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The films 'Kes' and 'Billy Elliott' are superficially similar.

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English Media Coursework The films 'Kes' and 'Billy Elliott' are superficially similar. One of the most striking similarities is that they are both set in mining towns when the coal industry was still running. However, what mining represents and means is very different in the two films. In 'Kes', it is something that Billy Casper is desperately trying to get away from, whereas in 'Billy Elliott', Jacky and Tony are fighting against the closure of the mines - it is unlikely that Billy will ever work there. In 'Kes', the likely fate of Billy Casper is that he will work in the mine. However, he is adamant that his will not happen. One of the reasons that he is so against working in the mine is that he has seen the effect that it has had on his brother, Jud. Jud is a stereotypical young man - he's strong, vain, chases after women and often drinks. He also picks on Billy in a very severe way. Jud despises the fact that Billy is still in school and he is almost happy every time he tells Billy that one day soon, he will be joining him, getting up early in the morning and working long hard hours in the mine. ...read more.


Another reason that Billy doesn't want to become a miner is that he wants to escape from his world. He is picked on at home and at school, constantly being told that he is stupid and no good. Kes is the only thing that he has a great passion for, and she symbolises everything that Billy wants: freedom. Freedom to go where he chooses and to do what he likes. We see shots of Kes flying above Billy, and in the background we can see Barnsley. Kes is flying way above the mine and she doesn't have a care in the world. Billy says "It's wild and it's free and it's not bothered about anybody," which is the attitude that Billy adopts to some extent. Billy understands the hawk, but the hawk is not just a bird to Billy, it is the culmination of all his hopes. Billy shows no desire to be outstanding at anything, he only says that he won't be a miner. The hawk flies above the mine. The mine is deep in the ground, and Billy wants to get as far away from it as possible. ...read more.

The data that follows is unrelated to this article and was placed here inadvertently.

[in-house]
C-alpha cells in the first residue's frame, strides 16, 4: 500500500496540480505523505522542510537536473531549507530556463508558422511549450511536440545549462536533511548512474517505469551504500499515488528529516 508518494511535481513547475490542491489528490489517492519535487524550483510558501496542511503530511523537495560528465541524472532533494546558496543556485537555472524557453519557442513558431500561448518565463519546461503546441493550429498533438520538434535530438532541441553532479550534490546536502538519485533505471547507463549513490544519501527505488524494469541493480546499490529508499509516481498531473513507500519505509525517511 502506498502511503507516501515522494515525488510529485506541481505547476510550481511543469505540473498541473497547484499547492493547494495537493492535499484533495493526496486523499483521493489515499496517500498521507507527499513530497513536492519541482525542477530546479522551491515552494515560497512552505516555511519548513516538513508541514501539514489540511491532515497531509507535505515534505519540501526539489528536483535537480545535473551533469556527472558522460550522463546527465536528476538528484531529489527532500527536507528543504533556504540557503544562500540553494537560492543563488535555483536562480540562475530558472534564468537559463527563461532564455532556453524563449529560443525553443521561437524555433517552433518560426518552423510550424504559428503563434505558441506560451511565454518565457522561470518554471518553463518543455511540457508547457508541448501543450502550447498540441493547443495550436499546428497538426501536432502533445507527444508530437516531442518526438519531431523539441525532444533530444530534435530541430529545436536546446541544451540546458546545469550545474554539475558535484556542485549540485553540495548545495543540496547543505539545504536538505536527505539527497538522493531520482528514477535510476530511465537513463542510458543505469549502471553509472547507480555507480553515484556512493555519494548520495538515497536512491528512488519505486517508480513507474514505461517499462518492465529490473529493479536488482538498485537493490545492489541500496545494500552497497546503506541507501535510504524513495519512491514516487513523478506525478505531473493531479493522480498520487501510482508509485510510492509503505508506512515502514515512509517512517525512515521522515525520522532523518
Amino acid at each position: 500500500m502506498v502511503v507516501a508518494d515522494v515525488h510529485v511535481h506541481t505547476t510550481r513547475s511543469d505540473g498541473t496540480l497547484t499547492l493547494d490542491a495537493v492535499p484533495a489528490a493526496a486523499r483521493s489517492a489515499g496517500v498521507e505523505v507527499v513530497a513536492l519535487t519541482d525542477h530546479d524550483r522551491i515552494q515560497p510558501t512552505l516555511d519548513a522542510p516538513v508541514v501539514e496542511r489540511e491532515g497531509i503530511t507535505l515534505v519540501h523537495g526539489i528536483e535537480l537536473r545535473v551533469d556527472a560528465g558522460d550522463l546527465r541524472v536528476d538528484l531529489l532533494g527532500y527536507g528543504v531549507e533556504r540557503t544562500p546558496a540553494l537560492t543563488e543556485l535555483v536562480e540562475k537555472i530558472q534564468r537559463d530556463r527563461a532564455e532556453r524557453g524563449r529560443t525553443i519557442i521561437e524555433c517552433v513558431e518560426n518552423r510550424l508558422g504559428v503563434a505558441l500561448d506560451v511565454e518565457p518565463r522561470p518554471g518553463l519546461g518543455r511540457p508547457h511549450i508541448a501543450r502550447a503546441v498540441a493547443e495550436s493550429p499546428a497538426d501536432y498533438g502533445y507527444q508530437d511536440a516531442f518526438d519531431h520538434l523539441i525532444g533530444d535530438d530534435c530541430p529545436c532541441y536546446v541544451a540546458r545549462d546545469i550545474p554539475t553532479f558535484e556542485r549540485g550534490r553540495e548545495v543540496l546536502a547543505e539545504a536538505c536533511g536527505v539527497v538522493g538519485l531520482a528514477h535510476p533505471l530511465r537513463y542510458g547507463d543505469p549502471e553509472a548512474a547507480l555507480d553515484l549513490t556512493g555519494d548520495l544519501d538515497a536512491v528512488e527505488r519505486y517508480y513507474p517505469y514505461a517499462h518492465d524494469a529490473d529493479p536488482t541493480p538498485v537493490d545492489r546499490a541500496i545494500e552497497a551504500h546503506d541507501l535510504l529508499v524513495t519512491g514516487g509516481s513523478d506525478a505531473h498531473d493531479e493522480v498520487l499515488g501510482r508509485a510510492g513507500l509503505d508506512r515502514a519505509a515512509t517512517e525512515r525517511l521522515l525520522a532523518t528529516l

For her Billy is leaving, which is sad, but her life will move on. She isn't going to lose her job, she has to keep going the same way as she always has. Mrs Wilkinson is a contrast to the 'feel good' factor of the film. There are certain characters and moments in the film that stand out because they challenge the mood of the film, for example Jacky smashing his wife's piano, and I believe that the matter of mining is clearer in 'Kes' than it is in 'Billy Elliott'. I say this because in 'Billy Elliott', it is somehow unresolved. We know that the miners go back to work - we see them going back, but what we don't know is what happened to them when the mines closed. All we see are Jacky and Tony going to see Billy in his production of 'Swan Lake'. The central theme of the film is Billy, but I think that the film could possibly be even stronger if it showed more of a definite ending to the mines. However, having said this, the film explores wider, more challenging issues than 'Kes', for example the issue of homosexuality in Michael. It would have been hard to portray these issues when 'Kes' was made in the 1960s, but I think that it makes 'Billy Elliott' a more outstanding film. ...read more.

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